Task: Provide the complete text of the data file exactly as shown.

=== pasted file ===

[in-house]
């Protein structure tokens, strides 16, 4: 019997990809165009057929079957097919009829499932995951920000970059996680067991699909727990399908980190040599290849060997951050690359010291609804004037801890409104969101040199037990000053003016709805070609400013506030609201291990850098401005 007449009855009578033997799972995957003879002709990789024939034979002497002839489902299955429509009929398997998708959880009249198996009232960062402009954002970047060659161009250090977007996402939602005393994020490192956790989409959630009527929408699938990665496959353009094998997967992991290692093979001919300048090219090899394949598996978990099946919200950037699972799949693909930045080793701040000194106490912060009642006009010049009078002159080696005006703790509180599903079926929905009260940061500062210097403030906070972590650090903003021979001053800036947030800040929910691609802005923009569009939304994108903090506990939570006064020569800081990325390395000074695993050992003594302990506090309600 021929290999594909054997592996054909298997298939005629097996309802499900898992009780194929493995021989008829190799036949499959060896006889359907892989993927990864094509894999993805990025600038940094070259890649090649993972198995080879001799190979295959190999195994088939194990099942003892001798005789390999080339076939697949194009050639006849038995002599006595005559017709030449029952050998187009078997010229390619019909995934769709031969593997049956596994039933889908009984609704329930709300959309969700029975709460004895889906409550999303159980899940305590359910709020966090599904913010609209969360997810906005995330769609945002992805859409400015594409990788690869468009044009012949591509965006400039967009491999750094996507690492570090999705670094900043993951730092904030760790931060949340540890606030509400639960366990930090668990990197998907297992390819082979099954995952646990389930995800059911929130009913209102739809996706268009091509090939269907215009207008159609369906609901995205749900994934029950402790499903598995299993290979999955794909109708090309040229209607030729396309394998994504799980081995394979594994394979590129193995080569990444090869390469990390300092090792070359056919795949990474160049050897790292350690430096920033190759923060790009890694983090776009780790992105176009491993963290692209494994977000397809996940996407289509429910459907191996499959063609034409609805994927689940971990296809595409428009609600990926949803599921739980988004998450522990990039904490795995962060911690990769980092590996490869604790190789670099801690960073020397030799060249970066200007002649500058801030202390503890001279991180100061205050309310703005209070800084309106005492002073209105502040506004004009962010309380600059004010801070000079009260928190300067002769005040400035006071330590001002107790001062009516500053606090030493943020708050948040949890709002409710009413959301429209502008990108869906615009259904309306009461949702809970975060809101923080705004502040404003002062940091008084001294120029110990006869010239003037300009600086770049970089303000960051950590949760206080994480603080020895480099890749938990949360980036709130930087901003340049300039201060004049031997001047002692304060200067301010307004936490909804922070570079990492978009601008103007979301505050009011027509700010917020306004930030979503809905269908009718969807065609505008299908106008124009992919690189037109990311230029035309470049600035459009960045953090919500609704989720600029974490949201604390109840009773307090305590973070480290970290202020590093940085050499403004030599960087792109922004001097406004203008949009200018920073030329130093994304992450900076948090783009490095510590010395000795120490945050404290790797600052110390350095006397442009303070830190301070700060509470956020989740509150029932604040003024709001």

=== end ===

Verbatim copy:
[in-house]
């Protein structure tokens, strides 16, 4: 019997990809165009057929079957097919009829499932995951920000970059996680067991699909727990399908980190040599290849060997951050690359010291609804004037801890409104969101040199037990000053003016709805070609400013506030609201291990850098401005 007449009855009578033997799972995957003879002709990789024939034979002497002839489902299955429509009929398997998708959880009249198996009232960062402009954002970047060659161009250090977007996402939602005393994020490192956790989409959630009527929408699938990665496959353009094998997967992991290692093979001919300048090219090899394949598996978990099946919200950037699972799949693909930045080793701040000194106490912060009642006009010049009078002159080696005006703790509180599903079926929905009260940061500062210097403030906070972590650090903003021979001053800036947030800040929910691609802005923009569009939304994108903090506990939570006064020569800081990325390395000074695993050992003594302990506090309600 021929290999594909054997592996054909298997298939005629097996309802499900898992009780194929493995021989008829190799036949499959060896006889359907892989993927990864094509894999993805990025600038940094070259890649090649993972198995080879001799190979295959190999195994088939194990099942003892001798005789390999080339076939697949194009050639006849038995002599006595005559017709030449029952050998187009078997010229390619019909995934769709031969593997049956596994039933889908009984609704329930709300959309969700029975709460004895889906409550999303159980899940305590359910709020966090599904913010609209969360997810906005995330769609945002992805859409400015594409990788690869468009044009012949591509965006400039967009491999750094996507690492570090999705670094900043993951730092904030760790931060949340540890606030509400639960366990930090668990990197998907297992390819082979099954995952646990389930995800059911929130009913209102739809996706268009091509090939269907215009207008159609369906609901995205749900994934029950402790499903598995299993290979999955794909109708090309040229209607030729396309394998994504799980081995394979594994394979590129193995080569990444090869390469990390300092090792070359056919795949990474160049050897790292350690430096920033190759923060790009890694983090776009780790992105176009491993963290692209494994977000397809996940996407289509429910459907191996499959063609034409609805994927689940971990296809595409428009609600990926949803599921739980988004998450522990990039904490795995962060911690990769980092590996490869604790190789670099801690960073020397030799060249970066200007002649500058801030202390503890001279991180100061205050309310703005209070800084309106005492002073209105502040506004004009962010309380600059004010801070000079009260928190300067002769005040400035006071330590001002107790001062009516500053606090030493943020708050948040949890709002409710009413959301429209502008990108869906615009259904309306009461949702809970975060809101923080705004502040404003002062940091008084001294120029110990006869010239003037300009600086770049970089303000960051950590949760206080994480603080020895480099890749938990949360980036709130930087901003340049300039201060004049031997001047002692304060200067301010307004936490909804922070570079990492978009601008103007979301505050009011027509700010917020306004930030979503809905269908009718969807065609505008299908106008124009992919690189037109990311230029035309470049600035459009960045953090919500609704989720600029974490949201604390109840009773307090305590973070480290970290202020590093940085050499403004030599960087792109922004001097406004203008949009200018920073030329130093994304992450900076948090783009490095510590010395000795120490945050404290790797600052110390350095006397442009303070830190301070700060509470956020989740509150029932604040003024709001």